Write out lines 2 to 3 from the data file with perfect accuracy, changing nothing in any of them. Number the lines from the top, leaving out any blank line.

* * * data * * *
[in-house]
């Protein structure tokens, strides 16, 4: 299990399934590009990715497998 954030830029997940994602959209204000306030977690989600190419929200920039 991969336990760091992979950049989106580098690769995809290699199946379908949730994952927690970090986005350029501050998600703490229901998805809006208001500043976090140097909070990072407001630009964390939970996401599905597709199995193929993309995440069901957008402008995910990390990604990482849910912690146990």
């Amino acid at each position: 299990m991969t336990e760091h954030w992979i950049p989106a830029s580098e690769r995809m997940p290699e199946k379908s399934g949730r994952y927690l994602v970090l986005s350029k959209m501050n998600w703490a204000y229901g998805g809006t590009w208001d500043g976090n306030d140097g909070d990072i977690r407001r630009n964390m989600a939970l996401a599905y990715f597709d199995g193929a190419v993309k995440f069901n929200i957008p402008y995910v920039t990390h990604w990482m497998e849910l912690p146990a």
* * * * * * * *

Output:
């Protein structure tokens, strides 16, 4: 299990399934590009990715497998 954030830029997940994602959209204000306030977690989600190419929200920039 991969336990760091992979950049989106580098690769995809290699199946379908949730994952927690970090986005350029501050998600703490229901998805809006208001500043976090140097909070990072407001630009964390939970996401599905597709199995193929993309995440069901957008402008995910990390990604990482849910912690146990």
């Amino acid at each position: 299990m991969t336990e760091h954030w992979i950049p989106a830029s580098e690769r995809m997940p290699e199946k379908s399934g949730r994952y927690l994602v970090l986005s350029k959209m501050n998600w703490a204000y229901g998805g809006t590009w208001d500043g976090n306030d140097g909070d990072i977690r407001r630009n964390m989600a939970l996401a599905y990715f597709d199995g193929a190419v993309k995440f069901n929200i957008p402008y995910v920039t990390h990604w990482m497998e849910l912690p146990a």